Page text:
Wie also played on both the European and Asian tours. At the SK Telecom Open, a men's tournament in South Korea, she became the second woman (after Se Ri Pak) to make the cut on the Asian Tour, and in addition, reportedly received appearance fees exceeding the event's total prize money.[28] However, Wie finished the season with several disappointing performances in both male and female tournaments, including the Omega European Masters, PGA 84 Lumber Classic, LPGA Tour Samsung World Championship and the Casio World Open. At this point, Wie had played 14 consecutive rounds of tournament golf without breaking par and had missed the cut in 11 out of 12 tries against men and remained winless against the women.[29]

Michelle Wie, 2007

In 2007, Wie's slump continued, including a four-month hiatus, due to injuries to both wrists, a disqualification, and several missed cuts and withdrawals. At the LPGA Ginn Tribute Hosted by Annika, she was 14 over par through 16 holes in the first round before withdrawing, citing the injury.[30] The withdrawal was controversial owing to the LPGA Rule of 88, which states that a non-LPGA member shooting a score of 88 or more is forced to withdraw and banned from LPGA co-sponsored events for the rest of the year. [31][32] Later that year, after finishing one stroke off the lead during the second round of the State Farm Classic, she was disqualified for walking outside of the official tournament area before returning to sign her scorecard.[33][34] Despite the lack of victories, Wie was ranked #4 in the 2007 Forbes Top 20 Earners Under 25, with an annual earnings of $19 million .[35]

Wie finally became eligible to play full-time on the LPGA Tour in 2009, when she tied for 7th place at the LPGA qualifying tournament in Daytona Beach.[36]

LPGA membership (2009-present)

After passing LPGA Qualifying School in December 2008, Wie declared that she still planned to play in tournaments against men. However, for the second consecutive year, she did not receive a sponsor exemption to play in the Sony Open in Hawaii where she had played four years in a row from 2004 through 2007.[37][38] Her first tournament as an LPGA member was the season-opening SBS Open at Turtle Bay where she shot 66, 70 to move into a tie with Angela Stanford going into the final round of the tournament. Wie held a three-stroke lead with eight holes remaining, but ended up losing to Stanford by three strokes.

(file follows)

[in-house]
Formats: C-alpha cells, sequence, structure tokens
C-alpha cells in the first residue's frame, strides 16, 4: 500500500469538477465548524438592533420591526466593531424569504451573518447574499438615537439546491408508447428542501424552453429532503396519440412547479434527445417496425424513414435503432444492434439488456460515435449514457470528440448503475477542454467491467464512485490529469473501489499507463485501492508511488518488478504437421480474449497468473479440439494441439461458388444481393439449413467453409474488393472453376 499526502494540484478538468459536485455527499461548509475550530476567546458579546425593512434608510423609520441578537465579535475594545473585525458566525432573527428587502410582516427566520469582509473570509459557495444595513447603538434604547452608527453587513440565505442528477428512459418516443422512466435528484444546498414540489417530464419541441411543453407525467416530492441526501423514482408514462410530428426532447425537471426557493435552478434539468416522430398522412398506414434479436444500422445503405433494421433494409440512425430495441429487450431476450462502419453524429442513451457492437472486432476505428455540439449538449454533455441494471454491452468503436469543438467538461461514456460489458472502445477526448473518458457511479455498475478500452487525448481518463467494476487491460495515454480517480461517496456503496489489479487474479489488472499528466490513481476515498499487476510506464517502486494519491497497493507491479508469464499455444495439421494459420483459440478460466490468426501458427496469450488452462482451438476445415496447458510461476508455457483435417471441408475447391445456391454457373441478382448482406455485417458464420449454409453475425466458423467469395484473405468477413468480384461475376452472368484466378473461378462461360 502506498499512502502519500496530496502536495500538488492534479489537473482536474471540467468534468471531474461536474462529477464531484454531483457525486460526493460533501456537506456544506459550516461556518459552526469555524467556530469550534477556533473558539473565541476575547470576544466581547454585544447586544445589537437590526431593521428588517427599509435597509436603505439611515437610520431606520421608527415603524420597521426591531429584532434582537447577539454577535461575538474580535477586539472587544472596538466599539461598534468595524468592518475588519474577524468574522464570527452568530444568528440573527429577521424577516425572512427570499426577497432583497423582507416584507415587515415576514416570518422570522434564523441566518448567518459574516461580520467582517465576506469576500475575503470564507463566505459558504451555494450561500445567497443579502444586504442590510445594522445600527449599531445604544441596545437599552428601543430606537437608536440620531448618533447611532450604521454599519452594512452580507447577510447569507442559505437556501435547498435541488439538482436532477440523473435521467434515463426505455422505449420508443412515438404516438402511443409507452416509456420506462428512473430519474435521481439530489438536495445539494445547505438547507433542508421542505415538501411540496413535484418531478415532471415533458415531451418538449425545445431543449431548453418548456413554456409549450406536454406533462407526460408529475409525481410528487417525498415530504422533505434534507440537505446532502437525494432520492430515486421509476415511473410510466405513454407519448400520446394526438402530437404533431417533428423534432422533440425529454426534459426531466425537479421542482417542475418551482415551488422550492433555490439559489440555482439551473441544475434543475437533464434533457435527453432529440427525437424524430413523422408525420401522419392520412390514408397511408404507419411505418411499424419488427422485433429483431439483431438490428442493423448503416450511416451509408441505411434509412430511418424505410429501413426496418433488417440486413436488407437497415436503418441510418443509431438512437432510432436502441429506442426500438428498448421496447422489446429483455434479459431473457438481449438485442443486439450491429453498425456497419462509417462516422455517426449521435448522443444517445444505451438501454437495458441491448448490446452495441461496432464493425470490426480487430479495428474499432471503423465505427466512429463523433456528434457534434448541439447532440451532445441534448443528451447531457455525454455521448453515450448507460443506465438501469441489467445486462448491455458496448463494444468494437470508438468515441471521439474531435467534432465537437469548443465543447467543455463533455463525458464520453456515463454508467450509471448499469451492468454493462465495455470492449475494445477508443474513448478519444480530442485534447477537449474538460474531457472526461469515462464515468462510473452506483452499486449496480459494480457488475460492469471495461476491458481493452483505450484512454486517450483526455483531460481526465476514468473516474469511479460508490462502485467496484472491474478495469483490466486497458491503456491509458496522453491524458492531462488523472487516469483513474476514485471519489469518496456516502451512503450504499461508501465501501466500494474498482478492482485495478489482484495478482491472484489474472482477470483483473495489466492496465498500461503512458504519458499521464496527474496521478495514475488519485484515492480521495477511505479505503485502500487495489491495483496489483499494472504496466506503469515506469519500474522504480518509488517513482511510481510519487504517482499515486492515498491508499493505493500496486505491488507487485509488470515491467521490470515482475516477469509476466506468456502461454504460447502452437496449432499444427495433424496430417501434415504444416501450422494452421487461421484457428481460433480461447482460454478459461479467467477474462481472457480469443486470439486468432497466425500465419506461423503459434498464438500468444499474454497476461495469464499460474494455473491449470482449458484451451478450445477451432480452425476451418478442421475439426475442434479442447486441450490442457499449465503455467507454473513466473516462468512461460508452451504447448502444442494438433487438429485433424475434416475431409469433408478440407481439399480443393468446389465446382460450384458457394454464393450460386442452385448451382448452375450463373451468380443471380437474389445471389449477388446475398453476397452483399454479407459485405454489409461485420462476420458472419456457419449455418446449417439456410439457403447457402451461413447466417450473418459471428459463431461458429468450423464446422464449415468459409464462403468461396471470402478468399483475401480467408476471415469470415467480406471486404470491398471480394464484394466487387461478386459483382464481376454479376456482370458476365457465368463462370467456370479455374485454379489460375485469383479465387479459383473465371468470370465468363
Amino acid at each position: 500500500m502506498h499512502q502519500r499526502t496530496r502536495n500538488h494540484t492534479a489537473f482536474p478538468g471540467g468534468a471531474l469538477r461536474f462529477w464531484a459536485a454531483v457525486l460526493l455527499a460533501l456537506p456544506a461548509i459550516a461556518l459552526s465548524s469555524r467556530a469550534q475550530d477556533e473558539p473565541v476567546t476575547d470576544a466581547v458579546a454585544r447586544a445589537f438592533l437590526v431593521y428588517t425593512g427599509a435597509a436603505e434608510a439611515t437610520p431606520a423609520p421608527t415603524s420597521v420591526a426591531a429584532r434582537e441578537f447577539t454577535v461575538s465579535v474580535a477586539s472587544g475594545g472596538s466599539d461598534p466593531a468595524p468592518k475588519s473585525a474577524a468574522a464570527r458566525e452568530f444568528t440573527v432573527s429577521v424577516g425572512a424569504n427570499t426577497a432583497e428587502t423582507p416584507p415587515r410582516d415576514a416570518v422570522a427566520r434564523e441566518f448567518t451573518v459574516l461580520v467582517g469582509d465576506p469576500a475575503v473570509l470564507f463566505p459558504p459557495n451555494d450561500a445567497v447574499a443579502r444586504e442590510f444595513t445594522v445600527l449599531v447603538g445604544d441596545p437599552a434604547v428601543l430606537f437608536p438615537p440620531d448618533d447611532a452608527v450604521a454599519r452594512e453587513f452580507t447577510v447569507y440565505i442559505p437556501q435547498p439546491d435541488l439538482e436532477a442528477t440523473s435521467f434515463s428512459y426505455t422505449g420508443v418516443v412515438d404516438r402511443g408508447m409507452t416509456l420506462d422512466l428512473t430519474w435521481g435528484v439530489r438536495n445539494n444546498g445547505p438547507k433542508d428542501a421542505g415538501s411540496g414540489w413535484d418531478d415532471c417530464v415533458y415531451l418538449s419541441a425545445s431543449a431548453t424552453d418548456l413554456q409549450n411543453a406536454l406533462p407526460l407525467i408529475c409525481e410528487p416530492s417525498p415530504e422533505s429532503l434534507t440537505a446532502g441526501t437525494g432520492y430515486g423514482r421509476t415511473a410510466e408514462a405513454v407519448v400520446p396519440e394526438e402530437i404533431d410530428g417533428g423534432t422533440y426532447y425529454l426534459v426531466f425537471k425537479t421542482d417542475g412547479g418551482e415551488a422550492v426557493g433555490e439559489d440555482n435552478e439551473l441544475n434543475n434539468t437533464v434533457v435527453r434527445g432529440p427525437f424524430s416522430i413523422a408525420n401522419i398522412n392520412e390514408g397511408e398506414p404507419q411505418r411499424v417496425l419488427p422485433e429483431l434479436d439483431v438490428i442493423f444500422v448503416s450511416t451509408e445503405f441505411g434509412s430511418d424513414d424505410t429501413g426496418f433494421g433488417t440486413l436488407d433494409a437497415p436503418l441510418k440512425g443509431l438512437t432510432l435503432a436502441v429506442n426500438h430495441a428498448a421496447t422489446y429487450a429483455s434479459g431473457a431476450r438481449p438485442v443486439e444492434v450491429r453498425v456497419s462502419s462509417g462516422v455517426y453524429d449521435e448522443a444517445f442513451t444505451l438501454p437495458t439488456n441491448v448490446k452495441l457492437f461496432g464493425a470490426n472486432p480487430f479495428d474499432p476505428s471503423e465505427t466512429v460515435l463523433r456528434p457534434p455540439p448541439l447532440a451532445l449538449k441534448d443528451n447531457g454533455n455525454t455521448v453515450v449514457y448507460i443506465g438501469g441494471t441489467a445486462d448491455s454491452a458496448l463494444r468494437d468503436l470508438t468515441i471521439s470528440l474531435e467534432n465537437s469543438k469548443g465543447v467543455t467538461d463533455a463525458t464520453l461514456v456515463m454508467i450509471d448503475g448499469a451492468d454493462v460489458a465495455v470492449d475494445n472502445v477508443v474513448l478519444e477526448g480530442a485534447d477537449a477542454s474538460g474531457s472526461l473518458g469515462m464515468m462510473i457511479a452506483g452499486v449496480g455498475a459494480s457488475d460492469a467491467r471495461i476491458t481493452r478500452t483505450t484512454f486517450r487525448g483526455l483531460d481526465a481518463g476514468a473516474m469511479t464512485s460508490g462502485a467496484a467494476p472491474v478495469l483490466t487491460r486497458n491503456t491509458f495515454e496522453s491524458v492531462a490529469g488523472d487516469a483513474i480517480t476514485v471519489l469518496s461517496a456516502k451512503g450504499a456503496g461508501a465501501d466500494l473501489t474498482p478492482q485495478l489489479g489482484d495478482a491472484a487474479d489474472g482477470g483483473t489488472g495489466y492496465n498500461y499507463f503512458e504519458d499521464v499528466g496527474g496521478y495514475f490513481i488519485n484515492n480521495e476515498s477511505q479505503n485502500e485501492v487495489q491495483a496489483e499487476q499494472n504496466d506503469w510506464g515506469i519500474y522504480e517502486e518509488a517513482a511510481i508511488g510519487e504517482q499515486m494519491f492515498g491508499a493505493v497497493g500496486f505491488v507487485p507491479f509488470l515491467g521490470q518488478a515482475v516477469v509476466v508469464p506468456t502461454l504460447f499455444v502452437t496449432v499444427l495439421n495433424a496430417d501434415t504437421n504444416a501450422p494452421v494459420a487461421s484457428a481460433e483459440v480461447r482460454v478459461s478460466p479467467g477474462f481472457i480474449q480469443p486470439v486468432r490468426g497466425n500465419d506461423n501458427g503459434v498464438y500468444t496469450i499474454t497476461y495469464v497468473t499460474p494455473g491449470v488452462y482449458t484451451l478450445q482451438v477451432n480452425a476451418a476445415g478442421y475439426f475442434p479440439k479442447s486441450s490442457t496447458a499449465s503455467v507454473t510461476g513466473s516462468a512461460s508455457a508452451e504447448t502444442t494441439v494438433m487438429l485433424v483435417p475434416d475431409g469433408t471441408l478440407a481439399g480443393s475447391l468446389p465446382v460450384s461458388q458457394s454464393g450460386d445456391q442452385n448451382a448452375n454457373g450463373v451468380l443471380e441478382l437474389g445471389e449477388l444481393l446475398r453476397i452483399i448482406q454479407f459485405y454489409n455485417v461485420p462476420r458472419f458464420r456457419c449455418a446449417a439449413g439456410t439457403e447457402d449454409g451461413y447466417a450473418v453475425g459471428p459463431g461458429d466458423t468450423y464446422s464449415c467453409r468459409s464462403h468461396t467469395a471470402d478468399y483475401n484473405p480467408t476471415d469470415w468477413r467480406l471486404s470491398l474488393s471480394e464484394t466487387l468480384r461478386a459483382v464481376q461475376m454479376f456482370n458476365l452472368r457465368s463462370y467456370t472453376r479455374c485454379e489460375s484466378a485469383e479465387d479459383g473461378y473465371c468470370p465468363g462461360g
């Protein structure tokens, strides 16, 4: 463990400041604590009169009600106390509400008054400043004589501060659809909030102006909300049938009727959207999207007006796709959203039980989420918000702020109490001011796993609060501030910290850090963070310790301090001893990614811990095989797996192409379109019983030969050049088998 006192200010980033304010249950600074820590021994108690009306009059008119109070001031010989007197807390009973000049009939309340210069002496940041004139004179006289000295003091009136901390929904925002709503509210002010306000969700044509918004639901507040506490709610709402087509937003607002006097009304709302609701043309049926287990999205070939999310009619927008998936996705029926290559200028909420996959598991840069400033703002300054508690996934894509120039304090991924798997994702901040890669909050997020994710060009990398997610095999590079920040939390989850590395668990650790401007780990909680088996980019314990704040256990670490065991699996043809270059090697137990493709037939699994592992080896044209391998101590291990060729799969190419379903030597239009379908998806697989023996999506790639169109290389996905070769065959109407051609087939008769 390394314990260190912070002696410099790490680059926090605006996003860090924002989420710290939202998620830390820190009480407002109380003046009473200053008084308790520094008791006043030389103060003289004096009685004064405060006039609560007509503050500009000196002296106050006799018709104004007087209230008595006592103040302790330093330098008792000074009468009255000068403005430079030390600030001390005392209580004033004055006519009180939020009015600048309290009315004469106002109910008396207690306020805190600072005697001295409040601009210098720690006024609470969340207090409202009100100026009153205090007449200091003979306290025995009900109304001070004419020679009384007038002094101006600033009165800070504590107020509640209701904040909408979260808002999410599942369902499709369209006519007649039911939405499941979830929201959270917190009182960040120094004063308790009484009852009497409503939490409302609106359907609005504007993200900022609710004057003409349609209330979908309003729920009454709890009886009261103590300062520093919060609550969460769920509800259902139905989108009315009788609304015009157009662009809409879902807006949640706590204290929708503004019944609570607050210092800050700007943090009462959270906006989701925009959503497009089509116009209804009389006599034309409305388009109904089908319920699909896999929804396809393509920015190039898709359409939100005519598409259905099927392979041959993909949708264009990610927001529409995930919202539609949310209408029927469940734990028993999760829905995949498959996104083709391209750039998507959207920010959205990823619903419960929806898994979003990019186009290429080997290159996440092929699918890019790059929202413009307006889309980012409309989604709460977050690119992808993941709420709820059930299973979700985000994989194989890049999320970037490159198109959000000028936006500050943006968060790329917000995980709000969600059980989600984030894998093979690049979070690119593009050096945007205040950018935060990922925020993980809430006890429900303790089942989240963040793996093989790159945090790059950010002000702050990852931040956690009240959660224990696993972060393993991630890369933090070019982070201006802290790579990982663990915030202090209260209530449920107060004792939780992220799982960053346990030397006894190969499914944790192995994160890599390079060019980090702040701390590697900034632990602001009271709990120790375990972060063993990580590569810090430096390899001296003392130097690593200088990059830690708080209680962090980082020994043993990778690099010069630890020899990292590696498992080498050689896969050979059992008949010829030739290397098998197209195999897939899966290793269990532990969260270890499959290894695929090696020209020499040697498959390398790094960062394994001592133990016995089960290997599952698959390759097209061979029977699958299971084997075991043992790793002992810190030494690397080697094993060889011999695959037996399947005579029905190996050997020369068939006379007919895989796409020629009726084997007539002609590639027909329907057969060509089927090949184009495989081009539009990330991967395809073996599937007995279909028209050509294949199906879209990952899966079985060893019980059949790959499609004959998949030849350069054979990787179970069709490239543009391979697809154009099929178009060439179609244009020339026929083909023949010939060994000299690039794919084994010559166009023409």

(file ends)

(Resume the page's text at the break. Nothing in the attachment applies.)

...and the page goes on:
It was reported in early March, 2009, that Wie had left the William Morris Agency, the Hollywood talent agency that had represented her since she turned pro in 2005, and would be signing with sports agency IMG.[39]

At the second major of the year, the LPGA Championship, she finished tied for 23rd, her best finish in a major since 2006. During this tournament she also scored her first recorded hole-in-one as a professional.[40] However, the day after her final round of the LPGA Championship, she failed to qualify for the U.S. Women's Open due to a mediocre performance at a sectional qualifying tournament.[41][42]

In August, at Rich Harvest Farms golf course in Sugar Grove, Illinois, Wie was a captain's pick for the United States team in Solheim Cup competition, where she led the American squad to victory with a 3-0-1 performance, the best record on the American team.[43]

On November 15, 2009, Wie won her first professional individual tournament, the Lorena Ochoa Invitational in Guadalajara, Mexico, a limited field event on the LPGA Tour, posting a score of thirteen under par 275 for a two-stroke margin over fellow American Paula Creamer, and beating Jiyai Shin, Cristie Kerr and Morgan Pressel by two strokes.[44][45][46] She then finished second in the Ladies European Tour season-ending Dubai Ladies Masters tournament on December 9-12, 2009, shooting a 15-under-par 273, which put her three shots behind winner In-Kyung Kim.[47]

On August 29, 2010, she posted a three-shot win over a full field at the CN Canadian Women's Open, held at St. Charles Country Club in Winnipeg, Manitoba, for her second career professional victory.[48] In her next LPGA event two weeks later, she finished second in the 54-hole P&G NW Arkansas Championship shooting 201 (-12) and losing to Yani Tseng by one stroke after giving up an overnight three-stroke lead.[49]